And don’t forget your lips. Applying a moisturizing balm (such as petroleum jelly or another ointment) can help heal dry, cracked lips and keep them from getting chapped, according to the AAD. (3) If, however, your lip product causes a stinging or tingling sensation, try switching to a different product.

6. Moisturize Frequently, Especially Your Hands

Maintain healthy skin by moisturizing after washing up. “It’s best to use a cream or ointment in the winter. Lotions are better in warmer, humid climates. And don’t forget your hands,” says Dr. Stein Gold. Hand-washing, as the CDC notes, is vital, especially during cold and flu season. But, as Stein Gold points out, “constant washing will cause the hands to take a beating.”

Applying a hand cream after each washing can help, Stein Gold adds. She also recommends wearing waterproof gloves when washing dishes or cleaning around the house.

7. Apply Sunscreen — Even on Gray Winter Days

On bright winter days, snow reflects the sun’s rays — up to 80 percent, according to the Skin Cancer Foundation — increasing your risk of exposure. That means whether you’re out on the slopes, playing in the snow, or just walking through a parking lot on an errand run, it’s just as important to be applying sunscreen in the harsh winter weather as it is in the summer.

And don’t be fooled by darker, dreary days in winter, either. The sun’s harmful UV rays can permeate clouds and still cause damage.

Before you go outside, apply a moisturizing, broad-spectrum sunscreen with an SPF of 15 or higher to all exposed areas of your body.

8. Wear Appropriate, Comfortable, Nonirritating Clothing

Many cold-weather fabrics can aggravate dry winter skin. “Keep wool and rough clothing from directly touching your skin,” Stein Gold says. “This can cause dry skin to get irritated and itchy.”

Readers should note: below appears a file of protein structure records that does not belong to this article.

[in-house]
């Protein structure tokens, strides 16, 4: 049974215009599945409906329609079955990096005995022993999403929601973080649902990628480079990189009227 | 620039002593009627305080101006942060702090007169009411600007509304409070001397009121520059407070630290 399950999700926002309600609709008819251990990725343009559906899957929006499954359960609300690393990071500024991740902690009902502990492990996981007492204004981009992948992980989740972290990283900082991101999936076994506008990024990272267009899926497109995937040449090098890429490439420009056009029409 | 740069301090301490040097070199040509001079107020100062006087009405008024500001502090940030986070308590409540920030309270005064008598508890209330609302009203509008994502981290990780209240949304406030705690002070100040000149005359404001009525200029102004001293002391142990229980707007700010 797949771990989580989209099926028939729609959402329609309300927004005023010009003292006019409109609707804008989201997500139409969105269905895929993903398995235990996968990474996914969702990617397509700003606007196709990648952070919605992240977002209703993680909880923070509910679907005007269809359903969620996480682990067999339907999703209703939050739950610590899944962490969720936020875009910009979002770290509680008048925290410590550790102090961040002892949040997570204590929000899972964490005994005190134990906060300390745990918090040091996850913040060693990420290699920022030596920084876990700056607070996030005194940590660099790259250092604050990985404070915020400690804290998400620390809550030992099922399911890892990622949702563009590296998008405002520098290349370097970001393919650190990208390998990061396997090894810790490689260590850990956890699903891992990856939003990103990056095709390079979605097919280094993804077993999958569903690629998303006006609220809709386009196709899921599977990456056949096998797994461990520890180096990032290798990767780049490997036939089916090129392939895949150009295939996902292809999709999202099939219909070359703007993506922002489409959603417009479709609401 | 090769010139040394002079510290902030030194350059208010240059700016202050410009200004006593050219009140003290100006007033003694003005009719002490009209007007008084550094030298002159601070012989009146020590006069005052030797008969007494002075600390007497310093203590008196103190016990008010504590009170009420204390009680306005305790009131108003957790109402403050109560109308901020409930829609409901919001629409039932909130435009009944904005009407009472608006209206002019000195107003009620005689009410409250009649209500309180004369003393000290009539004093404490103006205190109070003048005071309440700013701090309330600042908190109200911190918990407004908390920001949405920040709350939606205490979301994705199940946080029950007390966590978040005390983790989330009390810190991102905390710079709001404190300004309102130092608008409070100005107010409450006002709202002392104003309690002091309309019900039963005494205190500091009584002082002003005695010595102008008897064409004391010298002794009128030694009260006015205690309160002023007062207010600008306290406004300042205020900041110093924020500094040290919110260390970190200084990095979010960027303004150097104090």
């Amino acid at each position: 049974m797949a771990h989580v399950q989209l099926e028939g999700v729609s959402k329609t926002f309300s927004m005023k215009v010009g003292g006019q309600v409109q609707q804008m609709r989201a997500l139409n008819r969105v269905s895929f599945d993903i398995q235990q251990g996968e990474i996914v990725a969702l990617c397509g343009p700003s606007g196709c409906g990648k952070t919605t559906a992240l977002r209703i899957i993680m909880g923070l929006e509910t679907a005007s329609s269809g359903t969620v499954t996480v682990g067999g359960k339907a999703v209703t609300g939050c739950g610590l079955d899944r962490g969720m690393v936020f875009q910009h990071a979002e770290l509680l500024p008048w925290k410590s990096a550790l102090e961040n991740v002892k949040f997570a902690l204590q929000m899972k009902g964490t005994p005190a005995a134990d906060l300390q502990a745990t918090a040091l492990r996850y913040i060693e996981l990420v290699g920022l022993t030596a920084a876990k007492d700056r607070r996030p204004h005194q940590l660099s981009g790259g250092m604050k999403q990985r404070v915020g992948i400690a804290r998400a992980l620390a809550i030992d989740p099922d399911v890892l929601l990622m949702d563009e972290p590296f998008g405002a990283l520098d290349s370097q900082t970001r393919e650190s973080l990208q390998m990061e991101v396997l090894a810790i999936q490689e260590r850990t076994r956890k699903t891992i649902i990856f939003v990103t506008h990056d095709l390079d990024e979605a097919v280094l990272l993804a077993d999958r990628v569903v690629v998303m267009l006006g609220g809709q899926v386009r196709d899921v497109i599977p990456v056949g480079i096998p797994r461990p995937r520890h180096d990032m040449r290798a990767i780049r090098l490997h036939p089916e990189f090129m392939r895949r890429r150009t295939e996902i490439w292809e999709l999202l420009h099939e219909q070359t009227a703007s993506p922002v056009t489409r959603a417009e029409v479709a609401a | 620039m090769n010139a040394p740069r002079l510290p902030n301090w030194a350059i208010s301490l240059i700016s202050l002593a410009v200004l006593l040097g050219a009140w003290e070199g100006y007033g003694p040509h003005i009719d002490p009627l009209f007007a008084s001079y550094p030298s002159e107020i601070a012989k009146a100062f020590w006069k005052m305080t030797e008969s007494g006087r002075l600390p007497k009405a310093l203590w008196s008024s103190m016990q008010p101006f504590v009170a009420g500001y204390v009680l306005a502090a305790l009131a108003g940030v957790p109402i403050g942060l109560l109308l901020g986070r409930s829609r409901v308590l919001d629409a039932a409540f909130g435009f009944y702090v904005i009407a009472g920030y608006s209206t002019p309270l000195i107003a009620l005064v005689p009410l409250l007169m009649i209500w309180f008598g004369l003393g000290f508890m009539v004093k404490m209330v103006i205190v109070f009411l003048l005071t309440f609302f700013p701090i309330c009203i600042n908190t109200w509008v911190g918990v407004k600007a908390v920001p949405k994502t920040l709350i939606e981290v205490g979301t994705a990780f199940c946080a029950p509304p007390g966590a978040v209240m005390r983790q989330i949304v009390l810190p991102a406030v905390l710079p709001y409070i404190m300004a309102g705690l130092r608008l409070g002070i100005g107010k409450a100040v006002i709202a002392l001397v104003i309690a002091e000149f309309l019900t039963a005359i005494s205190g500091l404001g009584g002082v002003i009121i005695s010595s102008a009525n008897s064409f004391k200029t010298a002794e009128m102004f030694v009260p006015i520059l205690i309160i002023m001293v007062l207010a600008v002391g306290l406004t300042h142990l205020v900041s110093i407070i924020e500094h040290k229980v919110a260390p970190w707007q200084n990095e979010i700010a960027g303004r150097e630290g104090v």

Instead, wear light layers made from soft, breathable materials directly against your skin, and then pull on your heavier, warmer sweaters. Be sure to protect your hands from cold winter air with gloves or mittens, remembering to choose a pair that won’t irritate your skin. If you prefer wool gloves, put on cotton or silk glove liners first.

9. Remember to Eat Right and Stay Hydrated

“Sometimes when skin is very dry, it can be helped by foods or supplements that contain omega-3 or omega-6 fatty acids, such as fish oil and flaxseed oil,” says Barbara R. Reed, MD, a dermatologist in private practice at Denver Skin Clinic. “For the most part, however, it is important to help the skin moisturize from the outside.”

10. Change Out of Wet Clothes Quickly to Avoid Itchy Skin

Wearing wet clothes and shoes can further irritate your skin and cause itchiness. If gloves, socks, and pants become wet, be sure to remove them as soon as possible.

If you still experience dryness, discomfort, and irritation after trying these healthy skin tips, Stein Gold suggests using an over-the-counter, 1 percent hydrocortisone cream. “If you don’t see improvement in a few days, talk with your doctor,” Stein Gold says. You may need a prescription-strength moisturizer to overcome winter’s drying effects on your skin.